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Currently a student in college, decided to jump ahead of my programming class and have a little fun with pointers. This is supposed to take a specific serial input and change the state of three LED's I have attached to the Teensy++2.0. However it seems to be just giving me back the first input.
http://arduino.cc/en/Serial/ReadBytesUntil
This is my reference for the ReadBytesUntil() The input goes #,#,### (1,1,255 being an example)
I guess basically my question is, does ReadBytesUntil() deal with commas? And if so, whats going on here?

EDIT -- I asked my teacher and even he has no clue why it doesn't work.

char *dataFinder(char *str){
  while (*str != ','){
    str++;
  }
  str++;
  return str;
}

void inputDecoder(){
  str = incomingText;
  whichLED = *str;
  dataFinder(str);
  onoff = *str;
  dataFinder(str);
  powerLevel = *str;
}



void loop(){
  int length;
  if (Serial.available() > 0 ){      //this is basically: if something is typed in, do       something.
length = Serial.readBytesUntil(13,incomingText, 10);  //reads what is typed in, and stores it in incomingVar
incomingText[length]=0;  ///swapping out cr with null 
inputDecoder();
//ledControl();
Serial.print("Entered:");
//incomingText[9]=0;
Serial.println(incomingText);  //Here for testing, to show what values I'm getting back.
Serial.println(whichLED);
Serial.println(onoff);
Serial.println(powerLevel);
}
  delay(1000);
}
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I apologize if this is really stupid. This is my first post here. –  Solidus Nov 26 '12 at 0:05
1  
What is the output? whichLED, onoff, and powerLevel should be "1,1,255", "1, 255", "255" respectively because dataFinder() is not NUL terminating any of the strings. EDIT: You are not using the return value from dataFinder() so str always has the same value in inputDecoder(), try doing str = dataFinder(str); –  SpacedMonkey Nov 26 '12 at 14:31

1 Answer 1

up vote 1 down vote accepted

The str in inputDecoder() is from the global scope and is not the same str in dataFinder(), which has local scope.

Imagine this ASCII picture is the layout of memory:

  str
+-----+-----+-----+-----+     +-----+-----+-----+-----+-----+-----+-----+-----+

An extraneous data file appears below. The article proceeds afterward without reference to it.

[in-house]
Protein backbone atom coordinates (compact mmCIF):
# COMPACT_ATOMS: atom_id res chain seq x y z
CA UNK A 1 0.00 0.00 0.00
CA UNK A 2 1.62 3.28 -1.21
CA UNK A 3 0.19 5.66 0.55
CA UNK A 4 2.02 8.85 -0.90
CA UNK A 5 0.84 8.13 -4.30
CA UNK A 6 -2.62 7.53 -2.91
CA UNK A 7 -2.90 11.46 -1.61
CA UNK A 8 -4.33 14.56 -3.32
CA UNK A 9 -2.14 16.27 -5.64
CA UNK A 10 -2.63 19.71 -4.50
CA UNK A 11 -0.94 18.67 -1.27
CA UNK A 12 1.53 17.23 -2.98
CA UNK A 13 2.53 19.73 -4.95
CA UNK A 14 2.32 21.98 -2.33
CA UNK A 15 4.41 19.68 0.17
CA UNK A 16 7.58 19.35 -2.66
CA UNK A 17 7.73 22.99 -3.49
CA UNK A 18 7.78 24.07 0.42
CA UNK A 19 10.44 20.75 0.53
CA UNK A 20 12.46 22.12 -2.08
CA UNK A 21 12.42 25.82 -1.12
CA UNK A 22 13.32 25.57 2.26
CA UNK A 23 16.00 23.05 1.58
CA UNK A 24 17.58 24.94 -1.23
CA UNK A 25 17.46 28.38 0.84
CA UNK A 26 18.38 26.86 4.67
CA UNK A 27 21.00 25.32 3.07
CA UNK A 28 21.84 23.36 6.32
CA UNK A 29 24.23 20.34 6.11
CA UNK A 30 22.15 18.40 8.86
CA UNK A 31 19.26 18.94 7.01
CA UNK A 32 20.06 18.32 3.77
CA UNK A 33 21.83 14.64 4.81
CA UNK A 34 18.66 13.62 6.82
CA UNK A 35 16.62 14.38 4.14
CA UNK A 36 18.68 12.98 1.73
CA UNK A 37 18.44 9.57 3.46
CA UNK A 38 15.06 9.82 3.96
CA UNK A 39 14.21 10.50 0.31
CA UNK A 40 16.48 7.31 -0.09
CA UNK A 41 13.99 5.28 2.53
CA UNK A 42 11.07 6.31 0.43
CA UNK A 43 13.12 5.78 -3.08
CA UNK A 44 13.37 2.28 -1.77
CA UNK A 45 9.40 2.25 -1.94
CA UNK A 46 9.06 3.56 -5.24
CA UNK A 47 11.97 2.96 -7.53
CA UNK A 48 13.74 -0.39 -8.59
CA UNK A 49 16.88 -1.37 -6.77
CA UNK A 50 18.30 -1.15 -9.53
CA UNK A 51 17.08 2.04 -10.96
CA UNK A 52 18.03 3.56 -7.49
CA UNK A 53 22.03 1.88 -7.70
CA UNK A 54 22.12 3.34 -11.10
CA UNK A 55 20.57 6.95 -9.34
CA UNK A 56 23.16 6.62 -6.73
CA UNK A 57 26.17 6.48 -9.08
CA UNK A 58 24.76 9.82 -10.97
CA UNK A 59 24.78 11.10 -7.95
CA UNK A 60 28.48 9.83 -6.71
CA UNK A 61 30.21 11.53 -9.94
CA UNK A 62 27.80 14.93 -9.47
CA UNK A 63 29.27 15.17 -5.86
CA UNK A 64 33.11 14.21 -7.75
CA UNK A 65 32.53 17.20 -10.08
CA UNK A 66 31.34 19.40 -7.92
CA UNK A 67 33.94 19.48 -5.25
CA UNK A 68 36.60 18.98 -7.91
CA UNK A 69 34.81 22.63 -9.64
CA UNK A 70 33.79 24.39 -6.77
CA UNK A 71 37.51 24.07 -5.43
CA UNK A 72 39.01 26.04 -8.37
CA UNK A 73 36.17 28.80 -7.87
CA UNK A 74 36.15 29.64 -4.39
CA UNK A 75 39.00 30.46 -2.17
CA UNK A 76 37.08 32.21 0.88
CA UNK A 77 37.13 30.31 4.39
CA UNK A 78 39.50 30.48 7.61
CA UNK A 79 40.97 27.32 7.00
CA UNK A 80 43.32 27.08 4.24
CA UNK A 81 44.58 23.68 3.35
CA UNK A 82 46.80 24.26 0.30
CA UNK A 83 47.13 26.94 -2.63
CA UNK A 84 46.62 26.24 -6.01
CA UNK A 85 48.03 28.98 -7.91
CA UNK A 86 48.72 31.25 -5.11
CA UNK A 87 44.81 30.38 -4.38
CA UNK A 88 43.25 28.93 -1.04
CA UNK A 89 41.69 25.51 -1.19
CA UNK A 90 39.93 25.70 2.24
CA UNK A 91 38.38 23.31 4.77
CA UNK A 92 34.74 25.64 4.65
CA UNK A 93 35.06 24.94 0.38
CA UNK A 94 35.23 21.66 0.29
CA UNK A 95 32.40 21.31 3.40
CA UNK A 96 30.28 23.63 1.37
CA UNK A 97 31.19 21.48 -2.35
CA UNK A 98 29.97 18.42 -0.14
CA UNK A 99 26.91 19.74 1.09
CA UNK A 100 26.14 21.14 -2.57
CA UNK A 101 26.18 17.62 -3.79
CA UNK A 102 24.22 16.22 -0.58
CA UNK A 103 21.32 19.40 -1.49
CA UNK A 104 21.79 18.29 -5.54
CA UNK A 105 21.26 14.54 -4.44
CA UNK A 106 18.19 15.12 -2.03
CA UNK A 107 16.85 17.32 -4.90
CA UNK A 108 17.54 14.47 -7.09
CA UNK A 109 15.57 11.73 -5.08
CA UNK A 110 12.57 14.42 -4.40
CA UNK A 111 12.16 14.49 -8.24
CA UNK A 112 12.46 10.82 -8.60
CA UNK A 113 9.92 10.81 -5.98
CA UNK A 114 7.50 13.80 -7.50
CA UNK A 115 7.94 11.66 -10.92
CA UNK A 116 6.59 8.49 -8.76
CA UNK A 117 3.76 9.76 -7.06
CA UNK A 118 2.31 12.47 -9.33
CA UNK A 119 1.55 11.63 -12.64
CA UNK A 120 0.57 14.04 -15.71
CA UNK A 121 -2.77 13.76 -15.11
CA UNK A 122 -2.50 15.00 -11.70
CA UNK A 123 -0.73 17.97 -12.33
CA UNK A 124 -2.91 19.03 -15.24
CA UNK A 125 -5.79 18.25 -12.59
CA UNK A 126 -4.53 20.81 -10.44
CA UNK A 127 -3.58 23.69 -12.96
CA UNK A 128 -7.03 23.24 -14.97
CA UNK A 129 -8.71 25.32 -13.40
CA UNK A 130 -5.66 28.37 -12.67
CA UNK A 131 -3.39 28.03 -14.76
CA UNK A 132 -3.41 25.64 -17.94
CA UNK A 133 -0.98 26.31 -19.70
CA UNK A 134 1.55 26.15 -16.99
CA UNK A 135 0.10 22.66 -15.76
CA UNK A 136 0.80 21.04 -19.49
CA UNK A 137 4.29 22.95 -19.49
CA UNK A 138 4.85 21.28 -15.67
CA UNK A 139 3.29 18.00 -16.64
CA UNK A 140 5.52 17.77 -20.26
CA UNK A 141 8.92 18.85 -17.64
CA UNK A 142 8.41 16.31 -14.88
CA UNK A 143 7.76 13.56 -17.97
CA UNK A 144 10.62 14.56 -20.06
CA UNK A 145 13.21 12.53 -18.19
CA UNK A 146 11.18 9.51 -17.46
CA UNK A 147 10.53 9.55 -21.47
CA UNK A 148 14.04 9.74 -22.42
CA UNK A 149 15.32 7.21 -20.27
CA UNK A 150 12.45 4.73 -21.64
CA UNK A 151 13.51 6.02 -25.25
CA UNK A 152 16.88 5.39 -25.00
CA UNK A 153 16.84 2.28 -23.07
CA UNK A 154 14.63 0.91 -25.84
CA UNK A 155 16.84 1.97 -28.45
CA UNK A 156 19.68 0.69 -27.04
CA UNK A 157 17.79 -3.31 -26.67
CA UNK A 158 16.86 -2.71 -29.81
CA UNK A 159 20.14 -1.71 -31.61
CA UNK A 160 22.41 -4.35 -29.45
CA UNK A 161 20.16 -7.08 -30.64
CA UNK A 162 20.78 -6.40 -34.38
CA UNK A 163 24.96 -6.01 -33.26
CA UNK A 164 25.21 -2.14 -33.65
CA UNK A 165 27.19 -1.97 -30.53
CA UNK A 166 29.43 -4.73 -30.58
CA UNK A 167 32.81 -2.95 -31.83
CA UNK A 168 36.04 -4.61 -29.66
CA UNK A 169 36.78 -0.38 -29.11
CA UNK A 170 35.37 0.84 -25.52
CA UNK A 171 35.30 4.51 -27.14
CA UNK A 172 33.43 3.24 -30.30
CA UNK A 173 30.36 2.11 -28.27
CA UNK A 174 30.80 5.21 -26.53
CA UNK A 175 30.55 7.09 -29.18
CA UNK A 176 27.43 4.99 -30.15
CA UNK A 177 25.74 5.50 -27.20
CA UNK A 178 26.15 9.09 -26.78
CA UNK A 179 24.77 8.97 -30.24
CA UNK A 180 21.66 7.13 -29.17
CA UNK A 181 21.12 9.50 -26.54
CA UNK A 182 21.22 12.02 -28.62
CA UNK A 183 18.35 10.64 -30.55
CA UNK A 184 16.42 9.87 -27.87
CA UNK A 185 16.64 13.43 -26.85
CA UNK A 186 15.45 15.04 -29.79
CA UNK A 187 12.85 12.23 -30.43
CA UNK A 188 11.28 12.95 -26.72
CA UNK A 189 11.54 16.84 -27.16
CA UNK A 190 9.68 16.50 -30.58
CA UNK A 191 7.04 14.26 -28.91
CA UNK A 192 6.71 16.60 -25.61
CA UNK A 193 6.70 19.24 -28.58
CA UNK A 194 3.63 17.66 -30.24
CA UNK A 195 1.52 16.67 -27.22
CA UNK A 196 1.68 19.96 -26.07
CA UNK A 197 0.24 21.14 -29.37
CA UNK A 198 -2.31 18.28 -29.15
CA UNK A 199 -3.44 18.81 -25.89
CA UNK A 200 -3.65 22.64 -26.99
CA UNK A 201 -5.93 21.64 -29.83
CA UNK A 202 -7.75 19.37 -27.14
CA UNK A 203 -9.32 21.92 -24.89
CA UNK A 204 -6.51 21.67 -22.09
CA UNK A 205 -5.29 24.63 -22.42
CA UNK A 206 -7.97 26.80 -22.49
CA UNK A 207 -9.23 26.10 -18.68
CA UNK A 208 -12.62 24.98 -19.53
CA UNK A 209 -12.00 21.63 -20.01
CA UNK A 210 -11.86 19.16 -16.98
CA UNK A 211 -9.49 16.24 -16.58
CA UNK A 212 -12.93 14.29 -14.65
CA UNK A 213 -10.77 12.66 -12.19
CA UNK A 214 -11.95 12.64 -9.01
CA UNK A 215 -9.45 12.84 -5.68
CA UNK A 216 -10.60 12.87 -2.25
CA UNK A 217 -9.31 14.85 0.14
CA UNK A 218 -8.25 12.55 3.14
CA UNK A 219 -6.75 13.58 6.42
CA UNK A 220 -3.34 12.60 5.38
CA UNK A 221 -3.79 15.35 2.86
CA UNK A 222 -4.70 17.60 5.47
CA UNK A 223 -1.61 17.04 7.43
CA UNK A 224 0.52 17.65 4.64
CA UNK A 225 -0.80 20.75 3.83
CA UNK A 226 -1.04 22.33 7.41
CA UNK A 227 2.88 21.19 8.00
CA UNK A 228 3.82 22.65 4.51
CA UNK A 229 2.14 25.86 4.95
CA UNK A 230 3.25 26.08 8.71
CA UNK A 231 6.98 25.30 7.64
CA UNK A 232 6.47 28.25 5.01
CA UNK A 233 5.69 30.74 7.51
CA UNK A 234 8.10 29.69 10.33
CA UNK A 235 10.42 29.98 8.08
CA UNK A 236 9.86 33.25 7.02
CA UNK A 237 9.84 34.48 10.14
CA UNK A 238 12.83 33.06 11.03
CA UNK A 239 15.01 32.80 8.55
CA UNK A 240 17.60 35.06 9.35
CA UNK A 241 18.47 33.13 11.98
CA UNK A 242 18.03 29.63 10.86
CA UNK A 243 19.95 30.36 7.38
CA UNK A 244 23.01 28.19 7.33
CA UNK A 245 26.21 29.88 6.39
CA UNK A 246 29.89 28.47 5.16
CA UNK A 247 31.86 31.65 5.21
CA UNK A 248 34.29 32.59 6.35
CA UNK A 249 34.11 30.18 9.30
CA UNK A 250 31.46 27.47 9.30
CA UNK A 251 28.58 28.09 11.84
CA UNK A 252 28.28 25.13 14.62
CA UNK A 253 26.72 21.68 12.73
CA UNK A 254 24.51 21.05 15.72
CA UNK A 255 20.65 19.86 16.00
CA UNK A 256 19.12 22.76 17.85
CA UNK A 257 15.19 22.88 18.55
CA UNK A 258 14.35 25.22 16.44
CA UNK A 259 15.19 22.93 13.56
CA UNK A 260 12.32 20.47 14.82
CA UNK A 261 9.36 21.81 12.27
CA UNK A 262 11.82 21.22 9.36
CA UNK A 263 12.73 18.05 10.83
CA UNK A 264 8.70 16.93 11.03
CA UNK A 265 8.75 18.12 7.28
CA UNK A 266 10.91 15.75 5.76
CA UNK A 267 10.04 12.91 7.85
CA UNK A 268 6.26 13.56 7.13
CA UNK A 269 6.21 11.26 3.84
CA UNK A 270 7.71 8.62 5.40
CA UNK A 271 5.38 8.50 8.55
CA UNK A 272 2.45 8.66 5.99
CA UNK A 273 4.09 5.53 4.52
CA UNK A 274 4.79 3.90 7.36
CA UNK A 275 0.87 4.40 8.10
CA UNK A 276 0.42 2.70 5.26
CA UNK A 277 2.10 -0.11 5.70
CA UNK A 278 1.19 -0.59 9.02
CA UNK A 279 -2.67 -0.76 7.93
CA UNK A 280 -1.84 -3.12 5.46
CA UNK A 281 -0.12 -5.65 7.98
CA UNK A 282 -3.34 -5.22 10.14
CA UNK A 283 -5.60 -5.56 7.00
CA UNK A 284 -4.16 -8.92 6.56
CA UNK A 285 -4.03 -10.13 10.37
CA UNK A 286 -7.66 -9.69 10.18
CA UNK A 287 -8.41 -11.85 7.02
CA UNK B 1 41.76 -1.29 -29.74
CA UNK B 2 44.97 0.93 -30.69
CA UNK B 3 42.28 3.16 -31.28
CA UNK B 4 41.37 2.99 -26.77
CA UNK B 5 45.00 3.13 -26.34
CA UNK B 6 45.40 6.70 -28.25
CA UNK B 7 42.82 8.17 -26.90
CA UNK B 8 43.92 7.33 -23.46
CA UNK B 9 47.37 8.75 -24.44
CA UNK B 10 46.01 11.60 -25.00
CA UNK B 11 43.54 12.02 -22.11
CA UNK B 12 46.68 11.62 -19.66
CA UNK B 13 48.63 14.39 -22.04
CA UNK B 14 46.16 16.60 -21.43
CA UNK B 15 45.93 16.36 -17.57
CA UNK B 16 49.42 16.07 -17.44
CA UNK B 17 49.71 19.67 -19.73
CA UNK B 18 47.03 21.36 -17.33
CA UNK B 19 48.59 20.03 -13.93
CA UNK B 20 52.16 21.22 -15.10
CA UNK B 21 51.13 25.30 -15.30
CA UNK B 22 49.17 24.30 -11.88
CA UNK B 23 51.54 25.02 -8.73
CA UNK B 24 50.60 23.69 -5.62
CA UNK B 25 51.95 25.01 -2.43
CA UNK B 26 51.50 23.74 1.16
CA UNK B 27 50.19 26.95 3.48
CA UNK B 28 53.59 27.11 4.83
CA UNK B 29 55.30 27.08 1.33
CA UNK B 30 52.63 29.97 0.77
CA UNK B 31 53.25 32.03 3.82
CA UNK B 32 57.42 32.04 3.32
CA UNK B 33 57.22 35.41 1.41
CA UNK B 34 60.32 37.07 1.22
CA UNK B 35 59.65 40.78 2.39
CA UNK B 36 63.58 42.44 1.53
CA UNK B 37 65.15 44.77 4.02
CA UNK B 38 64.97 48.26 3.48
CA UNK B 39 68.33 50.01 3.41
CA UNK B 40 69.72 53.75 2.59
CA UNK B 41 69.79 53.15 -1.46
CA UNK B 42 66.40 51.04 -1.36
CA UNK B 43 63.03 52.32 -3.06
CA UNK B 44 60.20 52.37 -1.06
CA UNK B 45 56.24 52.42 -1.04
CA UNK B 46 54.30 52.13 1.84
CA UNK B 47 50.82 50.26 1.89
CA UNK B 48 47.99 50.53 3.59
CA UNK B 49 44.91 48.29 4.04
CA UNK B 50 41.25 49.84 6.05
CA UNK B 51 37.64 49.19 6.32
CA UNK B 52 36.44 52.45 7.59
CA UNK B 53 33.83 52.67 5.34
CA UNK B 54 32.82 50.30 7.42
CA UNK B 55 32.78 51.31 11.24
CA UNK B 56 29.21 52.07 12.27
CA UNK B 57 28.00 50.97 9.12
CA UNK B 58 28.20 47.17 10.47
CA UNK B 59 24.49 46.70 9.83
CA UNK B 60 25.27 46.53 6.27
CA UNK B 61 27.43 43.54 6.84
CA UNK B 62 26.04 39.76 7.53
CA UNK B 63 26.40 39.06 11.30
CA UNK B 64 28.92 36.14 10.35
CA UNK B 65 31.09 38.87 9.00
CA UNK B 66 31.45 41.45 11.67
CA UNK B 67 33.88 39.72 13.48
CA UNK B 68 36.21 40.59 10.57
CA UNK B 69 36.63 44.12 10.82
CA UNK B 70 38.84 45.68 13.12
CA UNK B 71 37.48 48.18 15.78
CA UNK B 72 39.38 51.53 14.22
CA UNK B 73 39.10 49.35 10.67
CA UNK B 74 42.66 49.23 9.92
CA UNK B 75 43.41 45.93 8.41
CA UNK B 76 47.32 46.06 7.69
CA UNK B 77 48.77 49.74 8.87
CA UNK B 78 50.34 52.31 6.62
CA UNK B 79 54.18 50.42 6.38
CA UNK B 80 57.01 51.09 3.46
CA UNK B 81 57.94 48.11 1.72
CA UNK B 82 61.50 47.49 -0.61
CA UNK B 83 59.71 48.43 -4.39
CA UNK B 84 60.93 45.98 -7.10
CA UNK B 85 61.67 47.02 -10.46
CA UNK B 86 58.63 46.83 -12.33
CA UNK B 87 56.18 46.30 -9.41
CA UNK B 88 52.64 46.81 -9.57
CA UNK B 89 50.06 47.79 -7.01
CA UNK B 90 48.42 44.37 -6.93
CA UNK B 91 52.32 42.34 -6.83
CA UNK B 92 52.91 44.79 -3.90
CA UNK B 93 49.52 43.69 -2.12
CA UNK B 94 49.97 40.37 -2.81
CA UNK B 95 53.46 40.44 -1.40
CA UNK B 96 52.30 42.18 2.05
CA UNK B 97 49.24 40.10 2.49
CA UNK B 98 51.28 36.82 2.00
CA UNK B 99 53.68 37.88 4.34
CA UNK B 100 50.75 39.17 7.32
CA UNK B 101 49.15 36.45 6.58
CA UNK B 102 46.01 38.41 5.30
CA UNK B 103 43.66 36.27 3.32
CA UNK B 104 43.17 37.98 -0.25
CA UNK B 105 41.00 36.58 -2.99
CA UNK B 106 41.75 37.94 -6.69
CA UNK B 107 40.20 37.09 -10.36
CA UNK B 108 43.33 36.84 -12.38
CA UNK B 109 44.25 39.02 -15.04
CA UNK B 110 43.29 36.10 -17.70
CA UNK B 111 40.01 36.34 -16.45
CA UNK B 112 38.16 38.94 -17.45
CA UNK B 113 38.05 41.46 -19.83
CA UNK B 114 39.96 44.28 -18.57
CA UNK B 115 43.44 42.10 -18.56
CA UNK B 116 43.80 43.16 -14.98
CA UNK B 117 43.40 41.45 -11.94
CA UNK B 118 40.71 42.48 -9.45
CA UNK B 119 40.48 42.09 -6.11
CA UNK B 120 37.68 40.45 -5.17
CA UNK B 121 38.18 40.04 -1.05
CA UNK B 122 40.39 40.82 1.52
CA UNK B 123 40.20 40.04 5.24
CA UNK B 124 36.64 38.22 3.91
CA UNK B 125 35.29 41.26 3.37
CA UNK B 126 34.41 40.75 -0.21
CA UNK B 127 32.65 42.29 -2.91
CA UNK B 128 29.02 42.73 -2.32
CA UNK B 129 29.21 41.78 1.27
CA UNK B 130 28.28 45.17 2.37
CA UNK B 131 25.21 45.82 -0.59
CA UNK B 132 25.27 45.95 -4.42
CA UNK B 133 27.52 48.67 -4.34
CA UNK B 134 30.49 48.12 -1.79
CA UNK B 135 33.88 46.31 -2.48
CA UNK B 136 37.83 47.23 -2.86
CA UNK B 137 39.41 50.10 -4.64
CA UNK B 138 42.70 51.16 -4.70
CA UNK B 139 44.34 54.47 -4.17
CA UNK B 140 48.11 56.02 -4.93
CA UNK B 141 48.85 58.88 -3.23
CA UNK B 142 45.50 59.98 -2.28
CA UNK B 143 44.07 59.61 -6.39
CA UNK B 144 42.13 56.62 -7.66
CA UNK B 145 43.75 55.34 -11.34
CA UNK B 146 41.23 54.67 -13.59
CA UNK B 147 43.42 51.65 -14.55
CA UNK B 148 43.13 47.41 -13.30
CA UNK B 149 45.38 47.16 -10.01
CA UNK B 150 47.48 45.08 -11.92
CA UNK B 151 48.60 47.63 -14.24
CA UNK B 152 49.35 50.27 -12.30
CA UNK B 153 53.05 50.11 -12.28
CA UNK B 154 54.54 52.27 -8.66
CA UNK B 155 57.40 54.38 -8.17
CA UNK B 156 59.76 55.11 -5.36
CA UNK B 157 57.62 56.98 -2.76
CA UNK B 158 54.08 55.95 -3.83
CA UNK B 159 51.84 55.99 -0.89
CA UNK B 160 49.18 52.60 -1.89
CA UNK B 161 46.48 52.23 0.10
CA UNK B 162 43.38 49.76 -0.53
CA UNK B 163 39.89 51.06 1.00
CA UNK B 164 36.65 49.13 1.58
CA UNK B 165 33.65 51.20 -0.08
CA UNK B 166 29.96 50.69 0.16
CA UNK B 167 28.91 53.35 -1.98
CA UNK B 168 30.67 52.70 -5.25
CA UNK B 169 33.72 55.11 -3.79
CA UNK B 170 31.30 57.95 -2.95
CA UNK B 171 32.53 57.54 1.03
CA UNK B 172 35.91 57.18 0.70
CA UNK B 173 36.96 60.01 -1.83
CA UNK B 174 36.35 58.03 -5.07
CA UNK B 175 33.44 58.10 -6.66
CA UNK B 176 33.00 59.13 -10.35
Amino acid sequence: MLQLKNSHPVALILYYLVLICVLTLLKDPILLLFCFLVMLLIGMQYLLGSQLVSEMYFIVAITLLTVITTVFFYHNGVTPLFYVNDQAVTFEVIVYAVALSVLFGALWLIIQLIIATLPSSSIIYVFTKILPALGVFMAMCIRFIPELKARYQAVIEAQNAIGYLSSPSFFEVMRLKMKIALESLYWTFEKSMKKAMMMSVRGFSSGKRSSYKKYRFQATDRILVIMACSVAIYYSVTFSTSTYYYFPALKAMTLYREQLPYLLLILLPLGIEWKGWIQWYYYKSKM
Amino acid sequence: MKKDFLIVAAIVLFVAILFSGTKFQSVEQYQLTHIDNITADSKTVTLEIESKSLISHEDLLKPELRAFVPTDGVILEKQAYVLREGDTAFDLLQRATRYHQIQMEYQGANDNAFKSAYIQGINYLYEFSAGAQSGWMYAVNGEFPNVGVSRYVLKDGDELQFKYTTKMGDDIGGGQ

|  *  |     |     |     | ... |  1  |  ,  |  1  |  ,  |  2  |  5  |  5  | \n  |
+--|--+-----+-----+-----+     +-----+-----+-----+-----+-----+-----+-----+-----+
   | 
   |
   \-----------------------------^

When you pass str to dataFinder() it creates a copy of the pointer, which I'll call str'

  str         str'
+-----+-----+-----+-----+     +-----+-----+-----+-----+-----+-----+-----+-----+
|  *  |     |  *  |     | ... |  1  |  ,  |  1  |  ,  |  2  |  5  |  5  | \n  |
+--|--+-----+--|--+-----+     +-----+-----+-----+-----+-----+-----+-----+-----+
   |           \-----------------^
   |
   \-----------------------------^

When dataFinder() increments str it is really altering str'

  str         str'
+-----+-----+-----+-----+     +-----+-----+-----+-----+-----+-----+-----+-----+
|  *  |     |  *  |     | ... |  1  |  ,  |  1  |  ,  |  2  |  5  |  5  | \n  |
+--|--+-----+--|--+-----+     +-----+-----+-----+-----+-----+-----+-----+-----+
   |           \-----------------------------^
   |
   \-----------------------------^

Then, when you return to inputDecoder() you dereference str which is still pointing at the start of the string.

You can either assign the value of str' back to the global str using:

str = dataFinder(str);

or change dataFinder() so it does not take an argument, therefore not copying the variable.

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Awesome. This seems to fix it. It doesn't like my three digit code at the end, but I can make math to figure that out. Thanks a ton dude! –  Solidus Nov 27 '12 at 3:32

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